Learning Disabilities and Making Disciples of Jesus

When I find myself frustrated in a discipling relationship it serves as a warning for me that I, as the discipler, am missing something significant in the life of my disciple.

Chad is a good example of this frustration. Chad had come to me to be discipled. He was a likeable guy, but he brought frustration into his relationships with his wife, friends, and employer. Soon into our own relationship I also found myself becoming frustrated with Chad’s attitude and behavior. We all saw Chad as a leader, but he was one of those gifted people who was wasting his talents and intelligence. I later discovered that we were not the only ones frustrated with Chad, but that he was also frustrated with himself. His spiritual life was stagnant and he felt distant from God.

I made a commitment to Chad that I was not going to give up on him but to join with him to find a breakthrough. A few weeks into the relationship I discovered what only Chad and his wife knew, that he had a learning disability. One day Chad told me, “Lewie, do you know what it is like to feel dumb everyday of your life?” Although Chad had a high IQ, both his education and Christian experience had made him feel dumb.

Christianity has made God inaccessible to people with a learning disability. Their impression from the church is that Bible reading, Bible study, sermons, reading Christian books are all important ways to connect to God, but because they have a difficult time reading they feel alienated from God.

People with learning disabilities usually hate school and yet their first exposure to Christianity is Sunday School. Chad would leave his Bible or study book at home so that he would not be asked to read in the class. Chad would visit a Bible study and if the teacher would ask someone to read a passage out loud, he would never return out of fear that someday the teacher may call on him to read.

I have now walked through the discipling process with four men who have a learning disability. Here are insights and suggestions that have come out of that experience:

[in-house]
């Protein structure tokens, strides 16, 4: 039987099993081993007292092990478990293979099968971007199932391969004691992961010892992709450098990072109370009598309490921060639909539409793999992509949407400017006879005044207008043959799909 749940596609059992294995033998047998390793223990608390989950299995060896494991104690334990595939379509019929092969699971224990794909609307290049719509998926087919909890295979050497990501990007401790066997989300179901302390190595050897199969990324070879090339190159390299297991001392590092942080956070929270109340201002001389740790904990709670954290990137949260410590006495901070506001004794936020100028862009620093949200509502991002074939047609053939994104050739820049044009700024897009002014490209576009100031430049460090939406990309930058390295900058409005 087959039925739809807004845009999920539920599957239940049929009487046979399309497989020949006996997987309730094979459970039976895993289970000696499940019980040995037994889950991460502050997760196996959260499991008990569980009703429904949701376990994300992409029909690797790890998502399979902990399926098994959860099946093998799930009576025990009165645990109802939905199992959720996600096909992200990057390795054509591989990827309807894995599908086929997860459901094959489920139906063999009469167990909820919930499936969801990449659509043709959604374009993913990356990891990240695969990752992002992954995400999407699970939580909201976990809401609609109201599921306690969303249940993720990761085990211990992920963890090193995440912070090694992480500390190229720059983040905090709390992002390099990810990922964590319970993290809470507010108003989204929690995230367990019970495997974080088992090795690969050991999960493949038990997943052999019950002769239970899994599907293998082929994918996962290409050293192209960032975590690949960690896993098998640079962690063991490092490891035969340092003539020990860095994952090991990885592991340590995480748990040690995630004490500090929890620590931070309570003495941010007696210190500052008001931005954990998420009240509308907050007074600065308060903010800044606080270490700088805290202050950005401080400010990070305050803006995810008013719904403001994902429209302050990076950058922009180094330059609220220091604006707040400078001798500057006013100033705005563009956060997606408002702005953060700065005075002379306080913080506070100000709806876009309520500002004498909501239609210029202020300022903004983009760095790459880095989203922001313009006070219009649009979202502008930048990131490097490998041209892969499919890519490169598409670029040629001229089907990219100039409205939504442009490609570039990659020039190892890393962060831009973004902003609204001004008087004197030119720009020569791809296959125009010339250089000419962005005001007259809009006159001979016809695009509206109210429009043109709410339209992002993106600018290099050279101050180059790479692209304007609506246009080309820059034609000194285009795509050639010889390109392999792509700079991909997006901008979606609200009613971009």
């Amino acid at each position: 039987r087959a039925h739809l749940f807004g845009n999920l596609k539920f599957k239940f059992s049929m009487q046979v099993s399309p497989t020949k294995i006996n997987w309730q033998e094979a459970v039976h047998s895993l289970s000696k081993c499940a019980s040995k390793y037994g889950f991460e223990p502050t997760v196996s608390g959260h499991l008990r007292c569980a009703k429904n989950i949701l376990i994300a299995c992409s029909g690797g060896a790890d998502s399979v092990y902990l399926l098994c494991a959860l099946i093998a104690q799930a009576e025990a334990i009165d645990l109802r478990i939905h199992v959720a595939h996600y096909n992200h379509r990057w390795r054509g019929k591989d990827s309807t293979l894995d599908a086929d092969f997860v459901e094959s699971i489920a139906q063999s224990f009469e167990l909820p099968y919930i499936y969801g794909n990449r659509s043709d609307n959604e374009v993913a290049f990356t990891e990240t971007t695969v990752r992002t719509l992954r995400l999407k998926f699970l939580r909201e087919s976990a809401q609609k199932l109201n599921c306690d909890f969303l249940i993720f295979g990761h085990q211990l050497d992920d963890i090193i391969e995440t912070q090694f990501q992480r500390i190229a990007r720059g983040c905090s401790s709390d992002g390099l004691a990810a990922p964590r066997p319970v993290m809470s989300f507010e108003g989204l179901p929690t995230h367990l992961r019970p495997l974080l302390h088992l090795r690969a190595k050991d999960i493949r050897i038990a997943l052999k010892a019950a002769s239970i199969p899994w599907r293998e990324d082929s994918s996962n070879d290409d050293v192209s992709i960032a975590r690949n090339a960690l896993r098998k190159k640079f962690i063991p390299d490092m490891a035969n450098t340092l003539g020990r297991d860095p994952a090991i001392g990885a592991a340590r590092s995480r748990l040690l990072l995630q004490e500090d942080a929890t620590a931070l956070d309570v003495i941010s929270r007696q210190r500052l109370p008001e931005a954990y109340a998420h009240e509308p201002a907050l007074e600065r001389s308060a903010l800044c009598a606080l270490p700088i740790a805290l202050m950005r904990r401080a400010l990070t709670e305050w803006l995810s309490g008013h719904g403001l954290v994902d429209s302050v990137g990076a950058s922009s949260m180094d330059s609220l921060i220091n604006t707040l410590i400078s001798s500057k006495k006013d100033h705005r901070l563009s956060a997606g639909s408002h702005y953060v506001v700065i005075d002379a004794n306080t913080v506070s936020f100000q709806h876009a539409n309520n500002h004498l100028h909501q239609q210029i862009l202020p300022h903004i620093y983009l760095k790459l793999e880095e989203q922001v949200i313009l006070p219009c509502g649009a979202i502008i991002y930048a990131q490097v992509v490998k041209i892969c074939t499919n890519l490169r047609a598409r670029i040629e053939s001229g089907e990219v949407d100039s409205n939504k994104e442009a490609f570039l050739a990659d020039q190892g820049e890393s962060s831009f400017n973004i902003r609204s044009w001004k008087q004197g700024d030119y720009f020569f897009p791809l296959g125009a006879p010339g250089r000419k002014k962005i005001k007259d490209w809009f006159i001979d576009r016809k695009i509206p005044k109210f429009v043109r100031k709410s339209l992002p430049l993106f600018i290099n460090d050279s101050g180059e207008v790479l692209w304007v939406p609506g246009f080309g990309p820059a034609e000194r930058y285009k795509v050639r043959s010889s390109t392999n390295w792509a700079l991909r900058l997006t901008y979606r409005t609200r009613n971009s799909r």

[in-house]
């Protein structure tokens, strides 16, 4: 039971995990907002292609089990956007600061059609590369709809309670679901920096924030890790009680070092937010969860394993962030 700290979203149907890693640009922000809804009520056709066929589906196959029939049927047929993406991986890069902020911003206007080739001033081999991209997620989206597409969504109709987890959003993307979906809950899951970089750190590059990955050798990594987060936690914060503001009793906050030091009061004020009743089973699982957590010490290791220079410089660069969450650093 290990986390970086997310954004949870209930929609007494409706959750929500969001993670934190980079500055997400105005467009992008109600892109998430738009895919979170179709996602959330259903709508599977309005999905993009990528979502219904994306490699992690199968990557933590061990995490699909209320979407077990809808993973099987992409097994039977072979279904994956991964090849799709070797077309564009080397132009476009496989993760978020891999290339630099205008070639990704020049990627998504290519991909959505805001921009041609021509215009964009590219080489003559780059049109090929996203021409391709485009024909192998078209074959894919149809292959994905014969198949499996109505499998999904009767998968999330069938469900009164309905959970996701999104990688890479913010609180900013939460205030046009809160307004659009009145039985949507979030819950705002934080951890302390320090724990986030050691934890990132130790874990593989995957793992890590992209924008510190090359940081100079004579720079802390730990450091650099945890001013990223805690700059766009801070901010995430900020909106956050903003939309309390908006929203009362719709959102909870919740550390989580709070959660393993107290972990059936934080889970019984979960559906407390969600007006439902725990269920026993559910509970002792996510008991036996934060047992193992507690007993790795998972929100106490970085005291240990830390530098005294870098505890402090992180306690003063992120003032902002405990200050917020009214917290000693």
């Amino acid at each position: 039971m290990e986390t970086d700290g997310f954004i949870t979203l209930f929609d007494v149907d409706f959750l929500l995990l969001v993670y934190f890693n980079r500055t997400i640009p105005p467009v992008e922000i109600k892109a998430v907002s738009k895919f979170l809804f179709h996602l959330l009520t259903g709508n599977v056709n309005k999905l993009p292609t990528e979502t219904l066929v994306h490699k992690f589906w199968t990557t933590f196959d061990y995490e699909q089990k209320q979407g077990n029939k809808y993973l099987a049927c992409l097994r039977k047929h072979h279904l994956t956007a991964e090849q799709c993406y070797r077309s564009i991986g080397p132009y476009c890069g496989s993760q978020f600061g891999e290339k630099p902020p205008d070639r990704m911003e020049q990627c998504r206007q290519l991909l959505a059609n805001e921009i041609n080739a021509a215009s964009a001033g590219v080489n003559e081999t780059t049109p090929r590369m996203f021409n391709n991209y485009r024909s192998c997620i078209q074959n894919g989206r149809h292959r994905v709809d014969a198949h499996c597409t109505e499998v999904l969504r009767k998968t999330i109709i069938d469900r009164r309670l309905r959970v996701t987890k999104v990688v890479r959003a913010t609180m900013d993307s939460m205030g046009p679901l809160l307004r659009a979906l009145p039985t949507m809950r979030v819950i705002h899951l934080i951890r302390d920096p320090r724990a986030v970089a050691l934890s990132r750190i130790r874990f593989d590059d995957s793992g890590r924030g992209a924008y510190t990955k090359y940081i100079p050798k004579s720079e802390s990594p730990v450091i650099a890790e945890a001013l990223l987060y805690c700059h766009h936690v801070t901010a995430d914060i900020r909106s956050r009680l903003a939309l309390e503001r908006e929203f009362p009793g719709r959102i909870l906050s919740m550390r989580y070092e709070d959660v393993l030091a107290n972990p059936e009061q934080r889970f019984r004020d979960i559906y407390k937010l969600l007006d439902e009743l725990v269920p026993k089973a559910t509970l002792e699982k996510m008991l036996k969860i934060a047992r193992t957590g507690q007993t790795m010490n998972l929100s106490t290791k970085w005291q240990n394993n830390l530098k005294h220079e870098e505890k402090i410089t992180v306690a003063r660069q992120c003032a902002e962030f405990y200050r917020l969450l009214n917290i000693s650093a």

1. A relationship with Jesus is not based on one’s reading ability, no more than my relationship with my family or friends is based on my reading ability.
  2. People with learning disabilities are around you. They are often intelligent and articulate, and they are smart enough to know how to hide their disability.
  3. Have your disciple listen to the Bible on IPod or C.D.
  4. Discuss a passage of scripture together with your disciple rather than the traditional Bible study approach. (I have found that people with learning disabilities often have keen Biblical insight.)
  5. Read short passages from a Christian book with your disciple and then discuss it together.
  6. A learning disability does not limit the work or glory of God through the disciple. Discover the unique gifting of your disciple and together establish avenues for him to use his gifts.
  7. Find someone who does adult testing for those with learning disabilities. Chad and the other three guys were all tested by a specialist in learning disabilities. The test not only revealed their disability but also uncovered their strengths!
  8. People with learning disabilities tend to be relational and are great at making disciples of Jesus.

4 thoughts on “Learning Disabilities and Making Disciples of Jesus

  1. I like this post a lot. I think all of us, including those without learning disabilities, can benefit greatly from a more aural encounter with the Scriptures. Thanks for these insights Lewie!

  2. I am looking for such a way to help young adults at my church who want to and are willing to go through the discipleship process. Thank you for your help.

  3. I would like to discuss your blog and ministry experience, since I am writing a paper in seminary about discipling students with learning disablites.

  4. As a child I had a severe learning disability.. All throughout my years of school, I was placed in the special ed because of my learning disability.. I was not expected to graduate high school.. Never mind attending any sort of college.. Well, that was not the case for me. Not only did I graduate high school with a diploma I also went on to graduate college with a Bachelors Degree. I am a very successful teacher, living on my own and very happy with all that I accomplished…

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